This is not a review. It’s barely even a rant. It’s just a lazy, incoherent opinion with a grade at the bottom.


Thanks for reading this. To get updates on my theories, books, and giveaways, join my mailing list.

Or just say hey on Twitter: @JonNegroni

 

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The Zootopia Episode

zootopia review

This week on the Now Conspiring podcast, we review Zootopia and chat about our favorite modern Disney movies. We also dish on the new Ghostbusters trailer, the new Finding Dory trailer, and how film critics get a bad rap.

QUESTION OF THE WEEK: What is the best recent Disney movie (starting with Meet the Robinsons)?

Go on…The Zootopia Episode

Review: ‘Zootopia’ Is a Preachy Comedy, But Not In a Bad Way

zootopia review

Unlike the scores of other animated movies starring talking animals with clothes, Zootopia opens with a lengthy explanation for why the creatures of their world are “evolved” enough to stand upright and build cities. And it’s at this point that the predator vs. prey racial dynamics are introduced, setting the tone for what is mostly a two-note movie about how bigotry and tribalism can manifest when we work to “be anything we want.”

The hero for this adventure is Judy Hopps (voiced perfectly by Ginnifer Goodwin), a small bunny from the boroughs who dares to have a job mostly held by larger mammals and predators (for the sake of keeping things simple, the movie only features mammals).

That job is being a police officer in Zootopia, which is this world’s “big city” filled with hopes and dreams for animals of all shapes and sizes, or so it’s advertised. One of the unique flavors of this animated movie about culture relations is how these animals actually live amongst each other. Each part of the city is geared toward a different environment suited for different species, and we observe the implications of each location throughout the running time.

Often, these shared spaces bring about their own baggage for the creatures of Zootopia, and it’s no different for the first bunny to become a police officer. Judy Hopps passes at the top of her class, yet her family still worries she won’t be able to coexist with predators in such a dangerous environment.

For the first half of Zootopia, subtle details  like Judy’s unwillingness then willingness to carry around fox-repellent to protect herself illuminate some of the subtle prejudice sprinkled throughout. Only to come about in an unexpected twist that says something meaningful about the very tropes Disney has championed for decades.

zootopia review

Much of the movie centers around Judy’s reluctant friendship with a hustling fox (voiced by Jason Bateman) who helps her track down creatures going missing throughout Zootopia. Their teamwork is probably the most genuine chemistry we get in the first half of Zootopia, as their values are mismatched — though not exaggerated — enough to provide some bits for clever comedy. And ultimately, their relationship is what elevates the movie to being a must-see.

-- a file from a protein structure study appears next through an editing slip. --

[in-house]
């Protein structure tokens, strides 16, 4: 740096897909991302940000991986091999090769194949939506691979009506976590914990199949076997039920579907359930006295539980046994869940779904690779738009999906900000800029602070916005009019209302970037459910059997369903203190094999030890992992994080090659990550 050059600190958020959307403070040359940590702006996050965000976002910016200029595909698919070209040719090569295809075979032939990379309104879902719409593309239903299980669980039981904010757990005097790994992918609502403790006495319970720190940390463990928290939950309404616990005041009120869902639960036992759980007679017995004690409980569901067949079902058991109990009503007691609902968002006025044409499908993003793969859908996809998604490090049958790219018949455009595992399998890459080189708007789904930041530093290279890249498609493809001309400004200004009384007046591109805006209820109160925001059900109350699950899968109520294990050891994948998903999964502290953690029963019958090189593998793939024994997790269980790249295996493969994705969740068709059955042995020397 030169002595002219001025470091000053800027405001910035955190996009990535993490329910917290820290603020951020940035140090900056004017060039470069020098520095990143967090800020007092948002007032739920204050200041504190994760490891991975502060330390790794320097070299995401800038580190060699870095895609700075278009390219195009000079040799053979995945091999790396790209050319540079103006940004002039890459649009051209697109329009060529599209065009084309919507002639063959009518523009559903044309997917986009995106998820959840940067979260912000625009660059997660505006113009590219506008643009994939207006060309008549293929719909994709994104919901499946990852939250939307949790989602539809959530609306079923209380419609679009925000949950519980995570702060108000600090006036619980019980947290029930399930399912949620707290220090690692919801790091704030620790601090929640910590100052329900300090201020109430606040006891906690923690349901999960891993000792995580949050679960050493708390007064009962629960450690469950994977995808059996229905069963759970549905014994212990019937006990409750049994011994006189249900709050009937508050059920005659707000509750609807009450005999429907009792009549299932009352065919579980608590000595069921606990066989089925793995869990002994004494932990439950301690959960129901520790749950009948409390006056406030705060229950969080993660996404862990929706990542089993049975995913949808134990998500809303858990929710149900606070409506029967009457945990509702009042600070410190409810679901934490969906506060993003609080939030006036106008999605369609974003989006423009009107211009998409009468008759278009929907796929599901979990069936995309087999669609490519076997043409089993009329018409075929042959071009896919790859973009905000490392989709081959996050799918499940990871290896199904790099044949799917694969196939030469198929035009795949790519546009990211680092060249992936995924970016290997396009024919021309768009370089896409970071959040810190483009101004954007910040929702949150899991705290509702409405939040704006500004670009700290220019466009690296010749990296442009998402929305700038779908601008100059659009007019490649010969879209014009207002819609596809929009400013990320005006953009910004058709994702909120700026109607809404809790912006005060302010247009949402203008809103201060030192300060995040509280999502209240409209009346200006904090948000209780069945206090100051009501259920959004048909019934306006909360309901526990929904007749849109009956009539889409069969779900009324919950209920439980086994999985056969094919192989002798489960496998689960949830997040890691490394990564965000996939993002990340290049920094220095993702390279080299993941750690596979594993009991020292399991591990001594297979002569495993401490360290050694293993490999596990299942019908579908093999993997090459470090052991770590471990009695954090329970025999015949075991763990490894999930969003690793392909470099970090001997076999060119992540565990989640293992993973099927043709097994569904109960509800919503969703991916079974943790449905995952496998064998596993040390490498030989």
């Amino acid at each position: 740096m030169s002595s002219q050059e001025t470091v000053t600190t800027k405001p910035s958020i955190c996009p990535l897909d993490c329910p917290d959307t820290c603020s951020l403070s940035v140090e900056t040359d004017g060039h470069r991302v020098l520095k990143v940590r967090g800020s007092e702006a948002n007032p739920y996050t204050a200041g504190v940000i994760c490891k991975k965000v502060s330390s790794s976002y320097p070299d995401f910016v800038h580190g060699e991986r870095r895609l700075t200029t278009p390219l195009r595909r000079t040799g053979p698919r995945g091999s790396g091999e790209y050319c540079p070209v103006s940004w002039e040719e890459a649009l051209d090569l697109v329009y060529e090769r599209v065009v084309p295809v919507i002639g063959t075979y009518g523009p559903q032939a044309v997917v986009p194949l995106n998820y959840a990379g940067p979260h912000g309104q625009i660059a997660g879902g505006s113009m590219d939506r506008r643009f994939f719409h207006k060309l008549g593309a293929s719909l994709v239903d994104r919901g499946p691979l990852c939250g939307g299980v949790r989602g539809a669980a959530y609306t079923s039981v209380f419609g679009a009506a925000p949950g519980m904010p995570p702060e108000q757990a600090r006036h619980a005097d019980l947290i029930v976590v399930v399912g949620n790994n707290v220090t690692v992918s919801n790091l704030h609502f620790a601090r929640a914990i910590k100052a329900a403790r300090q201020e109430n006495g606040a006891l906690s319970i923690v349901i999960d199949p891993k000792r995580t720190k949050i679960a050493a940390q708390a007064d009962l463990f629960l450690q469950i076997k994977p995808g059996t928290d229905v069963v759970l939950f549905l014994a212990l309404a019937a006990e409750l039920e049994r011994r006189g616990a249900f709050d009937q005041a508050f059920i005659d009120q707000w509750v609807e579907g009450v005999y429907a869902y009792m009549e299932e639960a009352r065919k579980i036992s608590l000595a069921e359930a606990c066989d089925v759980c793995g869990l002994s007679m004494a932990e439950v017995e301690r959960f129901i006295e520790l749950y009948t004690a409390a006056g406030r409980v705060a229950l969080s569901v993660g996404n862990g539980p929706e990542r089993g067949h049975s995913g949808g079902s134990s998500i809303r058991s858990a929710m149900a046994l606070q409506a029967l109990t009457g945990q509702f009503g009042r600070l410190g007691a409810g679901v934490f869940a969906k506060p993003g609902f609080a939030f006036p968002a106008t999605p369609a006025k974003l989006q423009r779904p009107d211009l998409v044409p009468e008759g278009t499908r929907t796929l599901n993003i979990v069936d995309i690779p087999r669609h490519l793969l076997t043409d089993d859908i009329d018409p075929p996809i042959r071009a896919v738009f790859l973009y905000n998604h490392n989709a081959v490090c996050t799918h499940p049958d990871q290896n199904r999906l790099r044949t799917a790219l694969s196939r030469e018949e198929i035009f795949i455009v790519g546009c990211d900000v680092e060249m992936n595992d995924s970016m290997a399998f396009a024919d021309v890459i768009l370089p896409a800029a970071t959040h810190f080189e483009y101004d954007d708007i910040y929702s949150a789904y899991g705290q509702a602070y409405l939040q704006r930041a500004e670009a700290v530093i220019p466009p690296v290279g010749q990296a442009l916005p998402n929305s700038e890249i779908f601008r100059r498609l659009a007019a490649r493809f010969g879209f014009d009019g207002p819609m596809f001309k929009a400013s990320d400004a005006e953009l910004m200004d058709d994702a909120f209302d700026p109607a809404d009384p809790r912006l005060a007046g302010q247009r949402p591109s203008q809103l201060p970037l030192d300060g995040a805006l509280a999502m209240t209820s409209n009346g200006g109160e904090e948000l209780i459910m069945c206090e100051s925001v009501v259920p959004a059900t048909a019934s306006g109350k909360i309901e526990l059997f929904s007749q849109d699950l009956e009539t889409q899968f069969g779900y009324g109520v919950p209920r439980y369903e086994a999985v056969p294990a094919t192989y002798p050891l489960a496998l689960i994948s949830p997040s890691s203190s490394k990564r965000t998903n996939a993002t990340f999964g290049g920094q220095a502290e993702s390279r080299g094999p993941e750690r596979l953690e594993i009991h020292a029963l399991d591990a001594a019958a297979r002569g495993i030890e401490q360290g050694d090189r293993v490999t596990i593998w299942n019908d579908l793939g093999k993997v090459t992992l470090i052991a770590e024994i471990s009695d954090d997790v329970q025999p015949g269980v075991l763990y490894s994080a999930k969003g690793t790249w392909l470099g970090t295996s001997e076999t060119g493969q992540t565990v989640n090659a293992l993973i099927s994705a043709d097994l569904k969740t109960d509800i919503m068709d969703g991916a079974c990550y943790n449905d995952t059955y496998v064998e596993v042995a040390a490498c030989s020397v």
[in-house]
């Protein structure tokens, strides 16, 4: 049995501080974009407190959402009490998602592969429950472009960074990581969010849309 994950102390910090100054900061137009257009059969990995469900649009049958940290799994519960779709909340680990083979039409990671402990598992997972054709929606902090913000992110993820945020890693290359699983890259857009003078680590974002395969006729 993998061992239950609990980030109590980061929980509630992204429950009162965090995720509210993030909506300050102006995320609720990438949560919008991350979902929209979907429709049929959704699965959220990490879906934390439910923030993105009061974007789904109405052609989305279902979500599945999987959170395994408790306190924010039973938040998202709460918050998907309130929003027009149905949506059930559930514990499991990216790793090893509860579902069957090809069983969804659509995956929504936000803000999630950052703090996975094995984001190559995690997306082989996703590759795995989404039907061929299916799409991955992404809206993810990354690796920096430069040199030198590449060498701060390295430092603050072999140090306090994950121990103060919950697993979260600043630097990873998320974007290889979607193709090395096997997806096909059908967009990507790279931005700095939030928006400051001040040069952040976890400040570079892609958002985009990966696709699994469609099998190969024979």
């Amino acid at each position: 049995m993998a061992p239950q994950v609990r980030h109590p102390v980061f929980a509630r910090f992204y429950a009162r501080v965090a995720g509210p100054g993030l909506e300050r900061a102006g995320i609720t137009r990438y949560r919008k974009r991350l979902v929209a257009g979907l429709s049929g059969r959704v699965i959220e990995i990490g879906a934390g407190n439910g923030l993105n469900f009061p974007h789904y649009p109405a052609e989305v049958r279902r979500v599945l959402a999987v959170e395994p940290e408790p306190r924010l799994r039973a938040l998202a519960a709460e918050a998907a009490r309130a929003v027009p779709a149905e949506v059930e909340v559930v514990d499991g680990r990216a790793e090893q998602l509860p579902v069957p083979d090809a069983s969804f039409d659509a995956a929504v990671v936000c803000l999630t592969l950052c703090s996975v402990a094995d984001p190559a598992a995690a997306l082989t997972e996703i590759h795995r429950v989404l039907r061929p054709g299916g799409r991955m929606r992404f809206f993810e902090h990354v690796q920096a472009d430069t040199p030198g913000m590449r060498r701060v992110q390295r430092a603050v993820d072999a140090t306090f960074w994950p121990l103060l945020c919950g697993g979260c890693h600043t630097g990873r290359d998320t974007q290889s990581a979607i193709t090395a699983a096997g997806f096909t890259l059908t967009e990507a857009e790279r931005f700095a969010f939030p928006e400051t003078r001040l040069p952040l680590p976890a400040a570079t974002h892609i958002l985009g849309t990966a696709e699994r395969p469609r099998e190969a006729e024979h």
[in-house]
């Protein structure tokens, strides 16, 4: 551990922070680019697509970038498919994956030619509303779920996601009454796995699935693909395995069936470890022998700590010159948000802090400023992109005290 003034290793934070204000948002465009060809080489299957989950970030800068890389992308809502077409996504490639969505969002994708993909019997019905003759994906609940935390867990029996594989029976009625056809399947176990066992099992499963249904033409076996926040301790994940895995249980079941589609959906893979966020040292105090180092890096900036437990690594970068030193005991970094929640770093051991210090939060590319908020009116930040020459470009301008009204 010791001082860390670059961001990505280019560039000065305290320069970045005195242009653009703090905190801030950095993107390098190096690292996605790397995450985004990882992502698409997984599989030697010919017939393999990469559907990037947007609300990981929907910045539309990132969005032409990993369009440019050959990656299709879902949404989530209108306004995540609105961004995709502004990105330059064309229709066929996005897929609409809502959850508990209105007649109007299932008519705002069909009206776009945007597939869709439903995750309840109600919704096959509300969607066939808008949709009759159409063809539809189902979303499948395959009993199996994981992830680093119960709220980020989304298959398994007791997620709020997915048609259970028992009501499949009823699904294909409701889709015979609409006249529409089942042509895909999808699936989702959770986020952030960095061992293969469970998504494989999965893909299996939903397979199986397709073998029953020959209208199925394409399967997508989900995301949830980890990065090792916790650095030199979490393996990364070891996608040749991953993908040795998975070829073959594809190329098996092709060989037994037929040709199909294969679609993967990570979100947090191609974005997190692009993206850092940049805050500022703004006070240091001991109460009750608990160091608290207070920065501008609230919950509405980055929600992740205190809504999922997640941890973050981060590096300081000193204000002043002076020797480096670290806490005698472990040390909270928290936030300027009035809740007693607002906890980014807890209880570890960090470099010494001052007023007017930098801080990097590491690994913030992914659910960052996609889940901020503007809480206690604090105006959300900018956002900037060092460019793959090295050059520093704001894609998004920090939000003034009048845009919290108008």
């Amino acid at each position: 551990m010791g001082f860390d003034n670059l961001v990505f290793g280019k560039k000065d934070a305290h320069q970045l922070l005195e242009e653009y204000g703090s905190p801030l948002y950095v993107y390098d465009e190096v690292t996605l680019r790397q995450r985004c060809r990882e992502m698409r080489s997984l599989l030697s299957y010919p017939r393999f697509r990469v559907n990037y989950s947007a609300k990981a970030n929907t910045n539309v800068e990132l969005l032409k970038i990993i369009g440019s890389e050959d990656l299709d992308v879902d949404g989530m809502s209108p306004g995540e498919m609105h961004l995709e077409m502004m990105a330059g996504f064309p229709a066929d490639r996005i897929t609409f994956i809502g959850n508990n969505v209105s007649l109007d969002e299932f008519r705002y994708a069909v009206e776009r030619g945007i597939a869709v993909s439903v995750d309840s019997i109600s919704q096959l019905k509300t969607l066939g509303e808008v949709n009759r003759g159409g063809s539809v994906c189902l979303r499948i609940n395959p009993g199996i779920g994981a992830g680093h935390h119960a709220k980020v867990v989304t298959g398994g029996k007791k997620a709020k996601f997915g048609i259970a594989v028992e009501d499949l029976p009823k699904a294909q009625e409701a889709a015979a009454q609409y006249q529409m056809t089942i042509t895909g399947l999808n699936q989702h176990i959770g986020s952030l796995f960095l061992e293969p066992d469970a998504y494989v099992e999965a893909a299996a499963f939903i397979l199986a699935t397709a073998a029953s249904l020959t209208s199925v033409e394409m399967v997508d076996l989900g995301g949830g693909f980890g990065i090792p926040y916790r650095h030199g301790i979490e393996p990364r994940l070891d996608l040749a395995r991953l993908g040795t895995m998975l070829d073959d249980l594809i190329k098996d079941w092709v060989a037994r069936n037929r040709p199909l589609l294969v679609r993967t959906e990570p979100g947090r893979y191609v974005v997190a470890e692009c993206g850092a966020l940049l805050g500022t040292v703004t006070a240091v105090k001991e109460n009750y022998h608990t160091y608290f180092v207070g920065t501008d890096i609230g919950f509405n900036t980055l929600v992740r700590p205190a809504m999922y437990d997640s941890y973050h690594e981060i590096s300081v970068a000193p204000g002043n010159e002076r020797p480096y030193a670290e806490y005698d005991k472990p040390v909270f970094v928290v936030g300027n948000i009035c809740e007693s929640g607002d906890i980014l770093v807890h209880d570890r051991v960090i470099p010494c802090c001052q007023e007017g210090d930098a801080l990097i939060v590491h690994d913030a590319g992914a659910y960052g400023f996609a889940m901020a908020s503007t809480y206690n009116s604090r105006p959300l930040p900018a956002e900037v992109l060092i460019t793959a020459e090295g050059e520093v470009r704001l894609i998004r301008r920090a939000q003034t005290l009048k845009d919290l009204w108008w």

That said, the film suffers a few lingering flaws, such as a simplified resolution to the disappearing cases and some worn gags and dialogue that borrow a little too liberally from buddy copy movies, Chinatown, and The Godfather. But for the first time in years, it seems Disney is comfortable creating inside jokes for its movies, poking fun at Frozen on multiple occasions, as well as some of its other movies dressed up as animals.

Further, Zootopia has more of an imagination than any of the other recent Disney computer animated movies, even Big Hero 6. This is one of Disney’s most carefully considered and beautifully detailed worlds ever, as Zootopia itself actually feels like a world designed by animals.

Despite some of its weak points, Zootopia delivers a solid punch in the final act that will resonate with both adults and children. It will undoubtedly start helpful conversations among families concerning the prejudice and bigotry that coincidentally occurs between the police and civilians of America, for instance. But beyond all the messages and preachiness of Zootopia, there’s a sincere cast of characters who make these challenging themes come to life in the best way possible.

Grade: A-

 

Extra Credits

  • Some of you may be wondering if I now agree with Germain Lussier that Zootopia is the best Disney film in 20 years. I don’t, simply because Mulan is stronger, but I can understand why many people will prefer this to FrozenWreck-It Ralph, and Tangled.
  • And then there are people who say this is the best since Beauty and the Beast. Those people need to calm down.
  • Sitting through the first half of Zootopia is not easy, actually. I thought it dragged quite a bit, and a lot of the jokes didn’t land for me. Things pick up Frozen-style later on, but you’ll still be entertained enough by the amazing visuals to let it slide.
  • What they did with Nick Wilde’s character was genius, restraining from making him yet another “Han Solo” type. Wish they had been kinder to Bogo as a character, though Idris Elba does his best with this annoyingly familiar police chief.
  • I did not care fro the “Shakira Gazelle” thing. It felt more like product placement than a real character existing in an animal city. Weird sentence, I know.